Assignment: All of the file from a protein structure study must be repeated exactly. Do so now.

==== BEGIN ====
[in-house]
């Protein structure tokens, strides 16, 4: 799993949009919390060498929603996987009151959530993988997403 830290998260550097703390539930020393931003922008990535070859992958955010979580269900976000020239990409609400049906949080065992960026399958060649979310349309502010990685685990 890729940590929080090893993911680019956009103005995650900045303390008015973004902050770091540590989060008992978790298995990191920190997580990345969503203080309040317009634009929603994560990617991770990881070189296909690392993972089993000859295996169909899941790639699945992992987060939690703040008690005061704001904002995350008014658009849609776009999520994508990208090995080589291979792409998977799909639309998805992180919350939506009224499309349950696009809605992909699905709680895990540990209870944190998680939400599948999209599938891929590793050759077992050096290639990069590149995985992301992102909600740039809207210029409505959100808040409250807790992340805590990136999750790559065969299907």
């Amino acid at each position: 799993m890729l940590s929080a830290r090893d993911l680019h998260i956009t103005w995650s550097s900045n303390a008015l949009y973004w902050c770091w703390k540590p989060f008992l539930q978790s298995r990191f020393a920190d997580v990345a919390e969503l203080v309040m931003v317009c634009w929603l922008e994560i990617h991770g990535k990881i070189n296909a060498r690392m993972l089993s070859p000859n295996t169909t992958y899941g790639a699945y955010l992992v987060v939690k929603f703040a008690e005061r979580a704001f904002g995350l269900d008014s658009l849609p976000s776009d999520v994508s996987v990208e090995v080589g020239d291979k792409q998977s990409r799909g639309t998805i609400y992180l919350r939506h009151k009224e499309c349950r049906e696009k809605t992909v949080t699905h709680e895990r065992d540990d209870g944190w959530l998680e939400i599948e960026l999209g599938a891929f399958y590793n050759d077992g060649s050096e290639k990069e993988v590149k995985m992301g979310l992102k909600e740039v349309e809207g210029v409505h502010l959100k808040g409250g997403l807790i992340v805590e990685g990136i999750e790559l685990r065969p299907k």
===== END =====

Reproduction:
[in-house]
């Protein structure tokens, strides 16, 4: 799993949009919390060498929603996987009151959530993988997403 830290998260550097703390539930020393931003922008990535070859992958955010979580269900976000020239990409609400049906949080065992960026399958060649979310349309502010990685685990 890729940590929080090893993911680019956009103005995650900045303390008015973004902050770091540590989060008992978790298995990191920190997580990345969503203080309040317009634009929603994560990617991770990881070189296909690392993972089993000859295996169909899941790639699945992992987060939690703040008690005061704001904002995350008014658009849609776009999520994508990208090995080589291979792409998977799909639309998805992180919350939506009224499309349950696009809605992909699905709680895990540990209870944190998680939400599948999209599938891929590793050759077992050096290639990069590149995985992301992102909600740039809207210029409505959100808040409250807790992340805590990136999750790559065969299907």
């Amino acid at each position: 799993m890729l940590s929080a830290r090893d993911l680019h998260i956009t103005w995650s550097s900045n303390a008015l949009y973004w902050c770091w703390k540590p989060f008992l539930q978790s298995r990191f020393a920190d997580v990345a919390e969503l203080v309040m931003v317009c634009w929603l922008e994560i990617h991770g990535k990881i070189n296909a060498r690392m993972l089993s070859p000859n295996t169909t992958y899941g790639a699945y955010l992992v987060v939690k929603f703040a008690e005061r979580a704001f904002g995350l269900d008014s658009l849609p976000s776009d999520v994508s996987v990208e090995v080589g020239d291979k792409q998977s990409r799909g639309t998805i609400y992180l919350r939506h009151k009224e499309c349950r049906e696009k809605t992909v949080t699905h709680e895990r065992d540990d209870g944190w959530l998680e939400i599948e960026l999209g599938a891929f399958y590793n050759d077992g060649s050096e290639k990069e993988v590149k995985m992301g979310l992102k909600e740039v349309e809207g210029v409505h502010l959100k808040g409250g997403l807790i992340v805590e990685g990136i999750e790559l685990r065969p299907k």